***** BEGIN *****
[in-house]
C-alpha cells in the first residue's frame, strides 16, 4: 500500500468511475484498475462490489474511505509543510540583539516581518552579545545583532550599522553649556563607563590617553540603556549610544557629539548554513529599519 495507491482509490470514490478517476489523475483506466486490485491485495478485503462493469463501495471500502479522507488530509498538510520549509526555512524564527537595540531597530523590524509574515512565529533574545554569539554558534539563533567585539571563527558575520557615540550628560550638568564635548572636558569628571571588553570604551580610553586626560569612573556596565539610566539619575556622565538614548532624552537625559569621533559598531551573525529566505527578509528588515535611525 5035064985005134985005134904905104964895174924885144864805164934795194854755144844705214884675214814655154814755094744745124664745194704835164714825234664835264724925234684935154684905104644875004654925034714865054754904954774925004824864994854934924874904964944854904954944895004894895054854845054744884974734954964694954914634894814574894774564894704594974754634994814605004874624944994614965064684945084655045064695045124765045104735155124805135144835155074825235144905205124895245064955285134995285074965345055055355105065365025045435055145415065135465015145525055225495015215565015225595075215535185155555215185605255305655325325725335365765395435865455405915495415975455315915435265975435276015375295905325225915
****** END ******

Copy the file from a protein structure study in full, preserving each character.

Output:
[in-house]
C-alpha cells in the first residue's frame, strides 16, 4: 500500500468511475484498475462490489474511505509543510540583539516581518552579545545583532550599522553649556563607563590617553540603556549610544557629539548554513529599519 495507491482509490470514490478517476489523475483506466486490485491485495478485503462493469463501495471500502479522507488530509498538510520549509526555512524564527537595540531597530523590524509574515512565529533574545554569539554558534539563533567585539571563527558575520557615540550628560550638568564635548572636558569628571571588553570604551580610553586626560569612573556596565539610566539619575556622565538614548532624552537625559569621533559598531551573525529566505527578509528588515535611525 5035064985005134985005134904905104964895174924885144864805164934795194854755144844705214884675214814655154814755094744745124664745194704835164714825234664835264724925234684935154684905104644875004654925034714865054754904954774925004824864994854934924874904964944854904954944895004894895054854845054744884974734954964694954914634894814574894774564894704594974754634994814605004874624944994614965064684945084655045064695045124765045104735155124805135144835155074825235144905205124895245064955285134995285074965345055055355105065365025045435055145415065135465015145525055225495015215565015225595075215535185155555215185605255305655325325725335365765395435865455405915495415975455315915435265975435276015375295905325225915